Play Through the History of Gaming in the Innovative, Beautiful Evoland

April 5, 2013 | Andy Cush

Evoland bills itself as a playable history of video games: It starts in 8-bit, with minimal color, limited abilities, and no sound effects, and as you progress, the game’s specs evolve along with you. The color palette gets wider, graphics get better, and your hero learns how to move in different ways and use new tools. Save points aren’t even available until you unlock them. Eventually, you arrive at high-def, 3D graphics and gameplay that wouldn’t be out of place on a modern console.

The closest point of reference isn’t any other video game but James Joyce’s A Portrait of the Artist as a Young Man, in which the third-person narrative voice grows and matures according to the protagonist’s age and disposition. All of which would be well and good if the game were nothing but an intellectual exercise, but the play itself is well fucking addictive also, and will be a surefire nostalgia trip for anyone who grew up on RPGs and adventure games.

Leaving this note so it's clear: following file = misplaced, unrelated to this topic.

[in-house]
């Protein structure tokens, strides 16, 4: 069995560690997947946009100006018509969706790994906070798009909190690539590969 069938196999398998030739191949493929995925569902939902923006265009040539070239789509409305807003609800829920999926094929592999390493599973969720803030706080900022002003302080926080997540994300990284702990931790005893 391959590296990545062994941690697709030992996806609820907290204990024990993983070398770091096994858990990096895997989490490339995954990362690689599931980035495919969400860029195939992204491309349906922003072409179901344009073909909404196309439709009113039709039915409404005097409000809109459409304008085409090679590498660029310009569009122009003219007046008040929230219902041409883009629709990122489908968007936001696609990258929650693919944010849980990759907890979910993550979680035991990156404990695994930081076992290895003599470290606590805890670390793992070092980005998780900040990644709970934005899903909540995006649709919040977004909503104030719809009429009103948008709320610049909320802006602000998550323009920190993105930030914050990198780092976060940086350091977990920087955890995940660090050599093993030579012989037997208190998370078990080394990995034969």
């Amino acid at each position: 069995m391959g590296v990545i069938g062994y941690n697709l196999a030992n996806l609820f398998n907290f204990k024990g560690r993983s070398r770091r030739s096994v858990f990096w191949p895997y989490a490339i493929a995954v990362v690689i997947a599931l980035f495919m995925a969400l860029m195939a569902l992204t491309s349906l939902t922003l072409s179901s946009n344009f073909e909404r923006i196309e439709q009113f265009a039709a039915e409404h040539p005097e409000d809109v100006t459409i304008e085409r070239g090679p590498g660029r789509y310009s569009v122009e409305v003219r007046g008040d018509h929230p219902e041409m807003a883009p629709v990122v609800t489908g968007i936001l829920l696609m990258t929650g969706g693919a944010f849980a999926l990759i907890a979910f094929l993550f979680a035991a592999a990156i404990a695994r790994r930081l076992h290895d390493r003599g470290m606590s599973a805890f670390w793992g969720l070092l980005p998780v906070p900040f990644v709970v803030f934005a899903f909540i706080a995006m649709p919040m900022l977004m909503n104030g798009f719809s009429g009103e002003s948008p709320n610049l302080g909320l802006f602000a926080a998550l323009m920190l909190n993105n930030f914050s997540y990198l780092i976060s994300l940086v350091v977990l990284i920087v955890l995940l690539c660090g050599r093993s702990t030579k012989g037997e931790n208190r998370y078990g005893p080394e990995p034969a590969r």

The original version of Evoland was created in 48 hours as a part of Ludlum Dare–a kind of indie game hack day–and is available to play free in your browser here. The developers eventually supplemented the relatively rudimentary Evoland Classic with way more features and capabilities, and yesterday, they launched a $9.99 Mac and PC version (full disclosure: I haven’t played this one yet) with plans to eventually port to iOS and Android.

Watch a trailer for the full-featured Evoland below: